Seoul Must Bring China on Board Over N.Korea

      January 17, 2011 12:45

      The South Korean and Japanese foreign ministers on Saturday agreed that before direct talks between Japan and North Korea or a resumption of six-party nuclear talks, there have to be inter-Korean talks. Japan's Seiji Maehara supported Seoul's position that the North must first take positive and responsible action over the sinking of the Navy corvette Cheonan and the shelling of Yeonpyeong Island last year.

      U.S. Defense Secretary Robert Gates also said in his meeting with his South Korean counterpart last Friday any multinational talks on the Korean Peninsula should only be preceded by inter-Korean dialogue. The North "must stop these dangerous provocations and take concrete steps to show that they will begin meeting their international obligations," he added. 

      As they have made concerted efforts to pressure and sanction the North, so South Korea, the U.S. and Japan must work together toward inter-Korean dialogue, as the ministers stressed. That would increase pressure on the North to stop its bad habit of disrupting dialogue with each separate nation once it gets the material aid it wants.

      Chun Young-woo, the presidential secretary for foreign affairs and national security, stressed in an interview on U.S. television last Friday that the six-party talks and inter-Korean dialogue cannot resume unless North Korea first apologizes for the provocations. He said North Korea cannot survive without outside aid but the regime has put its resources into military spending instead of improving people's living conditions. If that continues, the North can collapse at any time, he warned. It was the first time the government directly called for an apology as a prerequisite to resuming dialogue.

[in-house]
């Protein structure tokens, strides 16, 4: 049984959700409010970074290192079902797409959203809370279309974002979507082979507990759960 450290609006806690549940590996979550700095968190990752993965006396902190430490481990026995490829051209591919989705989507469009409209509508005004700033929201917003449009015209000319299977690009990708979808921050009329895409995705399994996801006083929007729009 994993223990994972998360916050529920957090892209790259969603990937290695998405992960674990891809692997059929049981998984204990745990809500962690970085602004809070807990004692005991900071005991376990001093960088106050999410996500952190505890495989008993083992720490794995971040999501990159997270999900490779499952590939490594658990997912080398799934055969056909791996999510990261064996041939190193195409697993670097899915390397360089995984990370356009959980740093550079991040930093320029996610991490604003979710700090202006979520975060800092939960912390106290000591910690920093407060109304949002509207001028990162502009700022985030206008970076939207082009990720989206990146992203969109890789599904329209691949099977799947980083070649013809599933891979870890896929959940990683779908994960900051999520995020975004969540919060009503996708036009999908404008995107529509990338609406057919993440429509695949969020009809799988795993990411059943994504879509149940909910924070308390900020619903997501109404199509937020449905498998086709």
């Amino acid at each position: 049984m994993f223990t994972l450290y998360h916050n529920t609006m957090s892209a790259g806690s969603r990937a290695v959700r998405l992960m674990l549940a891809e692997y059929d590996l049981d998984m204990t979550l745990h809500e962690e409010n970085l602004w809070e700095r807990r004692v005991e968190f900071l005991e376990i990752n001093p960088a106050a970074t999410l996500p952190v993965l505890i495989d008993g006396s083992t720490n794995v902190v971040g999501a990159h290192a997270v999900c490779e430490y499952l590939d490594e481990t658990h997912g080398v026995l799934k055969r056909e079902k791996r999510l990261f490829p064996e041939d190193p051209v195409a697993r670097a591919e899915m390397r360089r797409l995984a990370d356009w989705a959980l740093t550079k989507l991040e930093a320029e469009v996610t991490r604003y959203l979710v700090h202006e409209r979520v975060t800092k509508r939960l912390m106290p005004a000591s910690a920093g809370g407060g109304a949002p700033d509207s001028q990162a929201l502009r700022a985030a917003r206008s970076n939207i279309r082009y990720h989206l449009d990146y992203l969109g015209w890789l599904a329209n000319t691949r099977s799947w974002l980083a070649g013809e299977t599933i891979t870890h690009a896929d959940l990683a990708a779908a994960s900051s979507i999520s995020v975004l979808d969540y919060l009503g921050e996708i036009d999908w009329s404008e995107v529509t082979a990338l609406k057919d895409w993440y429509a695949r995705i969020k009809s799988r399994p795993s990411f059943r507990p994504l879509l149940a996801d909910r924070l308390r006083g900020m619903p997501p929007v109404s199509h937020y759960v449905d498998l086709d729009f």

The condition will be put to its first test at the U.S.-China summit in Washington on Wednesday. The U.S government said that the Korean Peninsula question will be the most important international issue to be discussed at the summit. But China has not admitted that the North torpedoed the Cheonan and maintains that the two Koreas are both responsible for the artillery attack on Yeonpyeong Island. For now, there is no chance that Beijing will change its position. But unless it does, Pyongyang will not readily accept Seoul's condition.

      The government should concentrate its diplomatic efforts on persuading China to sympathize, expressly or tacitly, with the condition. And it should think hard what it is going to do if these efforts are unsuccessful.

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